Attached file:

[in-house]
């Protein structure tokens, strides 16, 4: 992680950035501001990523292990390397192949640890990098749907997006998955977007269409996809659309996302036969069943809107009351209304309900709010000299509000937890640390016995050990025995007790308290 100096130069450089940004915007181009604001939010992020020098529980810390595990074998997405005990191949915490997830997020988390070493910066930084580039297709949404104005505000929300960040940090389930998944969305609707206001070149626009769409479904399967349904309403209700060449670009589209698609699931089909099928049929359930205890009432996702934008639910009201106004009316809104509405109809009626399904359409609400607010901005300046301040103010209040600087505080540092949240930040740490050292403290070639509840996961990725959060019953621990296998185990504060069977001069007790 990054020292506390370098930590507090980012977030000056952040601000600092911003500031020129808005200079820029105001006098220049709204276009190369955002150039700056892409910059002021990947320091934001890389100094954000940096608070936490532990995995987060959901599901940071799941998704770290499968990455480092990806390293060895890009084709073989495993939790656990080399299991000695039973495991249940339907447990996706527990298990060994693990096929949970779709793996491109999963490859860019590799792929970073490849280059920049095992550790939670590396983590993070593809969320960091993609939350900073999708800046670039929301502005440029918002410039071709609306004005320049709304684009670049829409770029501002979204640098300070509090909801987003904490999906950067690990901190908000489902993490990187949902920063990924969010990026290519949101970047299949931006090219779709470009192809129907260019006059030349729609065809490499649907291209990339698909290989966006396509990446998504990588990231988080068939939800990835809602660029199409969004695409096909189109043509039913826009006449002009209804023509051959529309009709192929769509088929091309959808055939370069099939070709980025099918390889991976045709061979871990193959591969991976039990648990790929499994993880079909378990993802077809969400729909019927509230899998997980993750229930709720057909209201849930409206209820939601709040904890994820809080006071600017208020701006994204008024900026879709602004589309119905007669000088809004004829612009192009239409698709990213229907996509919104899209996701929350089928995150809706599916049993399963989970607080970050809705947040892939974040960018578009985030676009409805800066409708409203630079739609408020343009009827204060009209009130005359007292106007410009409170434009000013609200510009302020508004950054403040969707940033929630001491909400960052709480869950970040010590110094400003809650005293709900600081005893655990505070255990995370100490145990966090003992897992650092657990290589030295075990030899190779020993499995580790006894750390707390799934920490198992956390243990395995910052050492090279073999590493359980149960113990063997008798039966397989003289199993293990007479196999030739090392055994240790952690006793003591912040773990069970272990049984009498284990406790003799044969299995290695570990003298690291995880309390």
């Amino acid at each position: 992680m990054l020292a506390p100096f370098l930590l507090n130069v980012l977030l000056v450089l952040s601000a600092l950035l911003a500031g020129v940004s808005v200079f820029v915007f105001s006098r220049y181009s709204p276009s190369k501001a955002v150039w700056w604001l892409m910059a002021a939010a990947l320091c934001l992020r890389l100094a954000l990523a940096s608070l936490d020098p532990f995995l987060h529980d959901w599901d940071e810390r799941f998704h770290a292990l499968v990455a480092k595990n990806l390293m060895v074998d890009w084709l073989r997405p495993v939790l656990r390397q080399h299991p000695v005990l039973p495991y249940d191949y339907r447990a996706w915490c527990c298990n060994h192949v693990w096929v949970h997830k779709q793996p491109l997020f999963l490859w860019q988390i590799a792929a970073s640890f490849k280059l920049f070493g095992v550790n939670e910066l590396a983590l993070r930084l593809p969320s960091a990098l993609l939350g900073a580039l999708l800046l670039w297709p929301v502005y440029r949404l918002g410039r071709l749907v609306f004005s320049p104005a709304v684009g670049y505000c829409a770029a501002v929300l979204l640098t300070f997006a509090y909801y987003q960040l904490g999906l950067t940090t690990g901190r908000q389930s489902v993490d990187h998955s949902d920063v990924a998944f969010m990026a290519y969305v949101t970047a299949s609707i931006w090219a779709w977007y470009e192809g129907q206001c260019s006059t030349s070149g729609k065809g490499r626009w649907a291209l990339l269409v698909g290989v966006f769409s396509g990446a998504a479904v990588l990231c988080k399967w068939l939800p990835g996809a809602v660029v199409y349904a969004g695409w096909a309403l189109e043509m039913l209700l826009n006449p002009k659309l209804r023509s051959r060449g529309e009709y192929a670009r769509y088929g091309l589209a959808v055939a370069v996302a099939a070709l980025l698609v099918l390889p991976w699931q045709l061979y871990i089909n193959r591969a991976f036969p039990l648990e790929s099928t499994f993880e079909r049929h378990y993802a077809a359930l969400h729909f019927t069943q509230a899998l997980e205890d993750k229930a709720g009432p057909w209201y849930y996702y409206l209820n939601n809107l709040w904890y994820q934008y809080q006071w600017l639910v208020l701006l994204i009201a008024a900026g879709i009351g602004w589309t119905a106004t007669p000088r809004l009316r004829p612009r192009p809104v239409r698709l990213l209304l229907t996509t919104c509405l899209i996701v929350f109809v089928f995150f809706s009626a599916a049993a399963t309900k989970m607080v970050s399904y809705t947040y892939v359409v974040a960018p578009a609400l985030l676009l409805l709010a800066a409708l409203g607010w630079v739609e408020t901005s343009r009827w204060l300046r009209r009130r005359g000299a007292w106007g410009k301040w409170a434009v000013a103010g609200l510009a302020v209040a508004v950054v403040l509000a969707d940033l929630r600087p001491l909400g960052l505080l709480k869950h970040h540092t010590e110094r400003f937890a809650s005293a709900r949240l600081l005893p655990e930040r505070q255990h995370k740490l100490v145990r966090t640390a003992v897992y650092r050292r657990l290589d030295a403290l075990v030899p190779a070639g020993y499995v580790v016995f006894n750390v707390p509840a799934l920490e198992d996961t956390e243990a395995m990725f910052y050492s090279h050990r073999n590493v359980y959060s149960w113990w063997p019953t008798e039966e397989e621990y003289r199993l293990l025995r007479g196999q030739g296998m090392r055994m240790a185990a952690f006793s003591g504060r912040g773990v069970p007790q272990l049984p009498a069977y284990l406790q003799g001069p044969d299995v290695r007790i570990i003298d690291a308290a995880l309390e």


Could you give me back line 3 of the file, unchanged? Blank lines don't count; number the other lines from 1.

């Amino acid at each position: 992680m990054l020292a506390p100096f370098l930590l507090n130069v980012l977030l000056v450089l952040s601000a600092l950035l911003a500031g020129v940004s808005v200079f820029v915007f105001s006098r220049y181009s709204p276009s190369k501001a955002v150039w700056w604001l892409m910059a002021a939010a990947l320091c934001l992020r890389l100094a954000l990523a940096s608070l936490d020098p532990f995995l987060h529980d959901w599901d940071e810390r799941f998704h770290a292990l499968v990455a480092k595990n990806l390293m060895v074998d890009w084709l073989r997405p495993v939790l656990r390397q080399h299991p000695v005990l039973p495991y249940d191949y339907r447990a996706w915490c527990c298990n060994h192949v693990w096929v949970h997830k779709q793996p491109l997020f999963l490859w860019q988390i590799a792929a970073s640890f490849k280059l920049f070493g095992v550790n939670e910066l590396a983590l993070r930084l593809p969320s960091a990098l993609l939350g900073a580039l999708l800046l670039w297709p929301v502005y440029r949404l918002g410039r071709l749907v609306f004005s320049p104005a709304v684009g670049y505000c829409a770029a501002v929300l979204l640098t300070f997006a509090y909801y987003q960040l904490g999906l950067t940090t690990g901190r908000q389930s489902v993490d990187h998955s949902d920063v990924a998944f969010m990026a290519y969305v949101t970047a299949s609707i931006w090219a779709w977007y470009e192809g129907q206001c260019s006059t030349s070149g729609k065809g490499r626009w649907a291209l990339l269409v698909g290989v966006f769409s396509g990446a998504a479904v990588l990231c988080k399967w068939l939800p990835g996809a809602v660029v199409y349904a969004g695409w096909a309403l189109e043509m039913l209700l826009n006449p002009k659309l209804r023509s051959r060449g529309e009709y192929a670009r769509y088929g091309l589209a959808v055939a370069v996302a099939a070709l980025l698609v099918l390889p991976w699931q045709l061979y871990i089909n193959r591969a991976f036969p039990l648990e790929s099928t499994f993880e079909r049929h378990y993802a077809a359930l969400h729909f019927t069943q509230a899998l997980e205890d993750k229930a709720g009432p057909w209201y849930y996702y409206l209820n939601n809107l709040w904890y994820q934008y809080q006071w600017l639910v208020l701006l994204i009201a008024a900026g879709i009351g602004w589309t119905a106004t007669p000088r809004l009316r004829p612009r192009p809104v239409r698709l990213l209304l229907t996509t919104c509405l899209i996701v929350f109809v089928f995150f809706s009626a599916a049993a399963t309900k989970m607080v970050s399904y809705t947040y892939v359409v974040a960018p578009a609400l985030l676009l409805l709010a800066a409708l409203g607010w630079v739609e408020t901005s343009r009827w204060l300046r009209r009130r005359g000299a007292w106007g410009k301040w409170a434009v000013a103010g609200l510009a302020v209040a508004v950054v403040l509000a969707d940033l929630r600087p001491l909400g960052l505080l709480k869950h970040h540092t010590e110094r400003f937890a809650s005293a709900r949240l600081l005893p655990e930040r505070q255990h995370k740490l100490v145990r966090t640390a003992v897992y650092r050292r657990l290589d030295a403290l075990v030899p190779a070639g020993y499995v580790v016995f006894n750390v707390p509840a799934l920490e198992d996961t956390e243990a395995m990725f910052y050492s090279h050990r073999n590493v359980y959060s149960w113990w063997p019953t008798e039966e397989e621990y003289r199993l293990l025995r007479g196999q030739g296998m090392r055994m240790a185990a952690f006793s003591g504060r912040g773990v069970p007790q272990l049984p009498a069977y284990l406790q003799g001069p044969d299995v290695r007790i570990i003298d690291a308290a995880l309390e």